• I’m sure SportsCenter will show plenty of this, but two key Packer defenders, Julius Peppers and Ha Ha Clinton-Dix, got into a fight on the sidelines and had to be separated. I’m not sure how big of a deal this is, but it’ll probably be overblown by the media. Still, it doesn’t look good for a team that’s absolutely reeling right now.

    Bills 33, Dolphins 17

  • The Bills had some turmoil in London and were so terrible in that game that they lost to the Jaguars. With an upcoming battle Thursday night against the Jets, they had every reason to look ahead. The Dolphins, on the other hand, had extra time to prepare for just one opponent, and coming off an embarrassing loss on a national stage, they had every reason to show up in Buffalo.

    Instead, it was the Bills who showed much more emotion. Whereas the Dolphins whiffed on tackles and continued to struggle on third down, Buffalo was so much better in every aspect.

    Of course, it helped that the team had a competent quarterback under center again. Tyrod Taylor returned from injury, relegating the incompetent E.J. Manuel back to the bench. Taylor opened the game with a 14-yard scramble on a third-and-9. He then found Sammy Watkins on a couple of deep throws, including a 63-yard bomb to set up an eventual touchdown. He misfired just once in the opening half and then was perfect after intermission, finishing a very efficient 11-of-12 for 181 yards and a touchdown to go along with 44 rushing yards on 10 scrambles. The difference between Taylor and Manuel is night and day; Manuel was a train wreck, while Taylor has proven that he can be a legitimate starting quarterback.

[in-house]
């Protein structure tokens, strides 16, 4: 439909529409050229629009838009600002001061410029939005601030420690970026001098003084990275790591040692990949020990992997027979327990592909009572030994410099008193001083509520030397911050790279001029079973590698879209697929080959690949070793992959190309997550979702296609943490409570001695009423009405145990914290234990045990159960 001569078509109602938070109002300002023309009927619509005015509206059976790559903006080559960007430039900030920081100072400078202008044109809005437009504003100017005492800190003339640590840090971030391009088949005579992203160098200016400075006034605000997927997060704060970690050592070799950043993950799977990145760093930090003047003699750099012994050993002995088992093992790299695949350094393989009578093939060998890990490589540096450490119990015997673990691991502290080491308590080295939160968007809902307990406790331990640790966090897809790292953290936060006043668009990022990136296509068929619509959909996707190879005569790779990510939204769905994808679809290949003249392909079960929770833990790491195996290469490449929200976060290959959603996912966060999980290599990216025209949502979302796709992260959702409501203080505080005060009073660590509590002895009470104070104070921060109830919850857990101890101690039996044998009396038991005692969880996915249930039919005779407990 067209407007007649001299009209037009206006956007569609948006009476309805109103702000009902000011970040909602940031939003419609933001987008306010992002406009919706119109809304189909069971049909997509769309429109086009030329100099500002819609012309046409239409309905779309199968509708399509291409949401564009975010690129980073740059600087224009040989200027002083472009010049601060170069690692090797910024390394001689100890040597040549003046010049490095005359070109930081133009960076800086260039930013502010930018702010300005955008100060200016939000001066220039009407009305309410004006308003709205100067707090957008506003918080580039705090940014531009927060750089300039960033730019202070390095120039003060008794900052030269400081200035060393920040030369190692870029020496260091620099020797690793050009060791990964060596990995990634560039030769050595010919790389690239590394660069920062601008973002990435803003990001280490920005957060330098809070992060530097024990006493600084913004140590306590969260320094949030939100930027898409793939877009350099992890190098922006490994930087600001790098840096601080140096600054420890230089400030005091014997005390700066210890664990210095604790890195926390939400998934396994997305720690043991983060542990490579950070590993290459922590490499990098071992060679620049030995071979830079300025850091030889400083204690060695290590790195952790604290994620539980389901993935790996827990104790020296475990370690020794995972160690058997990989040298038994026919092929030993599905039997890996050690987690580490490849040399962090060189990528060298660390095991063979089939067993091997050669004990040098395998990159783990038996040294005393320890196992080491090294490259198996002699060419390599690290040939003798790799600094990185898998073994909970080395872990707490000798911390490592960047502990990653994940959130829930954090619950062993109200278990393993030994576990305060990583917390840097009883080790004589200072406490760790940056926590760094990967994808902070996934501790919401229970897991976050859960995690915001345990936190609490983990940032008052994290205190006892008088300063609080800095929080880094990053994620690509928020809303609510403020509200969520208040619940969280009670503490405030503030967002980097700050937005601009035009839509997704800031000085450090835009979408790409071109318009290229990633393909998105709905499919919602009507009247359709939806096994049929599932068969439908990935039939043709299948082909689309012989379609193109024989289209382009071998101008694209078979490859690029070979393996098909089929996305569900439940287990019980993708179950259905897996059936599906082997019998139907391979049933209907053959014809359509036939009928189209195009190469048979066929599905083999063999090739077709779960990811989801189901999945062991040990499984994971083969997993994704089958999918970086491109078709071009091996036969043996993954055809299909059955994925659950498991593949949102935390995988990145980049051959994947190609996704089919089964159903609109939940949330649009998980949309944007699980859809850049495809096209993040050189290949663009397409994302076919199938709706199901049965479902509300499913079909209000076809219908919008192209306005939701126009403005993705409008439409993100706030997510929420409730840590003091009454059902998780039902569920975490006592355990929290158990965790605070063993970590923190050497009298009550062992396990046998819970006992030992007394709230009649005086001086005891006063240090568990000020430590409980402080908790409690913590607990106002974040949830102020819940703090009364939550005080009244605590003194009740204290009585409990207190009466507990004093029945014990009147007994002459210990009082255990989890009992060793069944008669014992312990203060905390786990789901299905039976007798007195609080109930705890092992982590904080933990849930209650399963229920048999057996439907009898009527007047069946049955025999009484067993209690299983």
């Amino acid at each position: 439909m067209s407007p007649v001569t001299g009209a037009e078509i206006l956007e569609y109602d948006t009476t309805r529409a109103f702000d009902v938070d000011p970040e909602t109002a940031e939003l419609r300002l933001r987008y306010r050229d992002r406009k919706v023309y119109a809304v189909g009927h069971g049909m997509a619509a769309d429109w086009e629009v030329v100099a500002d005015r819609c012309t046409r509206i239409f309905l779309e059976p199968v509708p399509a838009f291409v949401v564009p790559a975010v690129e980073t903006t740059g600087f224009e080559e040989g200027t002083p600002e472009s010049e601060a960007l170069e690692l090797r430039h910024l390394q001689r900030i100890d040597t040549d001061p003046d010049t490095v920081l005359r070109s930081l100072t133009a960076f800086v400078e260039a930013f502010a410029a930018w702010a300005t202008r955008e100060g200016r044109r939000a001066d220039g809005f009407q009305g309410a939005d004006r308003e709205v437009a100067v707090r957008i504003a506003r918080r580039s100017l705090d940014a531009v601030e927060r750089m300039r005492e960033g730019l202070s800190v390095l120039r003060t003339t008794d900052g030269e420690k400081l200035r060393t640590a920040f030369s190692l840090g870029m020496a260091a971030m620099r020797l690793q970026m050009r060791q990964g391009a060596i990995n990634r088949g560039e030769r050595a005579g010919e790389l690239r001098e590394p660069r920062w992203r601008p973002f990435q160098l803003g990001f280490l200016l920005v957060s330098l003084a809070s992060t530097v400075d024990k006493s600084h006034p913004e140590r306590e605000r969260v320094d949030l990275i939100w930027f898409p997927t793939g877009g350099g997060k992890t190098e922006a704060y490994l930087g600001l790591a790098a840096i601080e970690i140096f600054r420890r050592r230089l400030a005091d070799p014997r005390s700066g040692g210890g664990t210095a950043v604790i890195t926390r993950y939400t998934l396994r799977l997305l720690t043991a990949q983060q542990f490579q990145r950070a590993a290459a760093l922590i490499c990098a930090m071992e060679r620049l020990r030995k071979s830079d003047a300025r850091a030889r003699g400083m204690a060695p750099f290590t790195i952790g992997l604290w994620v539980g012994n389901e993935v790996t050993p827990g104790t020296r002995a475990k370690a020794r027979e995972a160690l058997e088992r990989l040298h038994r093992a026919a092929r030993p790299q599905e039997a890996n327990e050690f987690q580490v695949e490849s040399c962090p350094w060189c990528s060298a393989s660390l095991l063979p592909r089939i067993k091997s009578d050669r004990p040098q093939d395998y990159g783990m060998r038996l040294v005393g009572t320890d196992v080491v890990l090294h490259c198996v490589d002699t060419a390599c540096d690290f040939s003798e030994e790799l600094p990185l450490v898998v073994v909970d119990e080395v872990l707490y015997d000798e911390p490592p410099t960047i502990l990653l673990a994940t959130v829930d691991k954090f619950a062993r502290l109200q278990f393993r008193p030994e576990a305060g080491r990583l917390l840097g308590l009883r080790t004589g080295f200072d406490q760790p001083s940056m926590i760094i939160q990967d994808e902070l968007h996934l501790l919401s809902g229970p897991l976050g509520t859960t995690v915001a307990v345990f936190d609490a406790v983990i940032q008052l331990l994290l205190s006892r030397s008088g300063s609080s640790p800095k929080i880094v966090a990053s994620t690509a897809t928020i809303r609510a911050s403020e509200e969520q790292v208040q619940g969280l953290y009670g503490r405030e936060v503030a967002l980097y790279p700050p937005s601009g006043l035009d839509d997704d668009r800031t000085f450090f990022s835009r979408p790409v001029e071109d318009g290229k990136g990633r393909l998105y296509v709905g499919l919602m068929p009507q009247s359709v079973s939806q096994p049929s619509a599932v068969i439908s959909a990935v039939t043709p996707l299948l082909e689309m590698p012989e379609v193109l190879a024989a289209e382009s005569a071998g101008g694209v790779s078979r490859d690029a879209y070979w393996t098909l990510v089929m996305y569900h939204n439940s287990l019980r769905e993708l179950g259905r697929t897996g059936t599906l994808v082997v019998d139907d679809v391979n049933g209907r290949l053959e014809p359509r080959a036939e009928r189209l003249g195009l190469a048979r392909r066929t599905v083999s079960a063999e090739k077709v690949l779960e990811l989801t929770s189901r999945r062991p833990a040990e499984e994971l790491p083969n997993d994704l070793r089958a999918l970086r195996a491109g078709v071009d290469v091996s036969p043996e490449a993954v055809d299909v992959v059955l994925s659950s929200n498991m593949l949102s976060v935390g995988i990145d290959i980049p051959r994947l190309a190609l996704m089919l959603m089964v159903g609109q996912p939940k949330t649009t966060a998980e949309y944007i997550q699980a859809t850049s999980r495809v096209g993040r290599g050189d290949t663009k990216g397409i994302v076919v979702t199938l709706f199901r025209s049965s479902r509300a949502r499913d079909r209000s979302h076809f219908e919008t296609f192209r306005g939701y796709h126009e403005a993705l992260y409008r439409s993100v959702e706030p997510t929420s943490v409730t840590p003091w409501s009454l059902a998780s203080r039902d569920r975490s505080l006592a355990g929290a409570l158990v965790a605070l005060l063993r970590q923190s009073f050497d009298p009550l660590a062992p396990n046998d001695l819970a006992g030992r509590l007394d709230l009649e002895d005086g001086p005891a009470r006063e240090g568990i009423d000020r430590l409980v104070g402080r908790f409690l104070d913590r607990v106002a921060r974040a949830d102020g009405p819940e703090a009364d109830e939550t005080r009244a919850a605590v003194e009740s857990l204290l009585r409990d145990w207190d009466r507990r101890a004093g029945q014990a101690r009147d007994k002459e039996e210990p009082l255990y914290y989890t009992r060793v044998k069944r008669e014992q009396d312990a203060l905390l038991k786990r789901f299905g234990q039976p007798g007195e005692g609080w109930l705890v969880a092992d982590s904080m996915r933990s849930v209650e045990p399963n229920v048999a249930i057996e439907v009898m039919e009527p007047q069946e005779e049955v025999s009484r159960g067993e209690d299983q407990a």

• I mentioned Watkins earlier; it was reported that he would be limited in this contest because he was banged up. It was quite apparent early on that this was misleading, as Watkins was unstoppable. He sat some plays out, but the clueless Dolphins had absolutely no answer for him when he was on the field. He caught all eight of his targets for 168 yards and a touchdown. With Taylor back, Watkins’ numbers should be terrific going forward.

  • Remarkably, aside from Watkins, no other Buffalo player had more than seven receiving yards. In fact, only two other Bills – LeSean McCoy and Charles Clay – caught passes, and Robert Woods was the only other individual who saw a target. Taylor was simply locked in on Watkins in the passing game, and why not? Watkins torched Miami’s horrible secondary all afternoon, and even Brent Grimes didn’t have any sort of solution for him.

  • Speaking of McCoy, he also took advantage of Taylor’s return. He had a terrific outing, breaking free for a 48-yard touchdown burst early, thanks to some miserable tackling efforts by the Miami players. He finished 112 yards and a score on 16 attempts. Unfortunately for his fantasy owners, Karlos Williams vultured two touchdowns away from him when he was knocked out with a shoulder injury. Williams gashed the Dolphins’ lazy rush defense as well, tallying 110 yards on just nine carries. McCoy will obviously remain the starter, but Williams has shown that he deserves a healthy workload as well.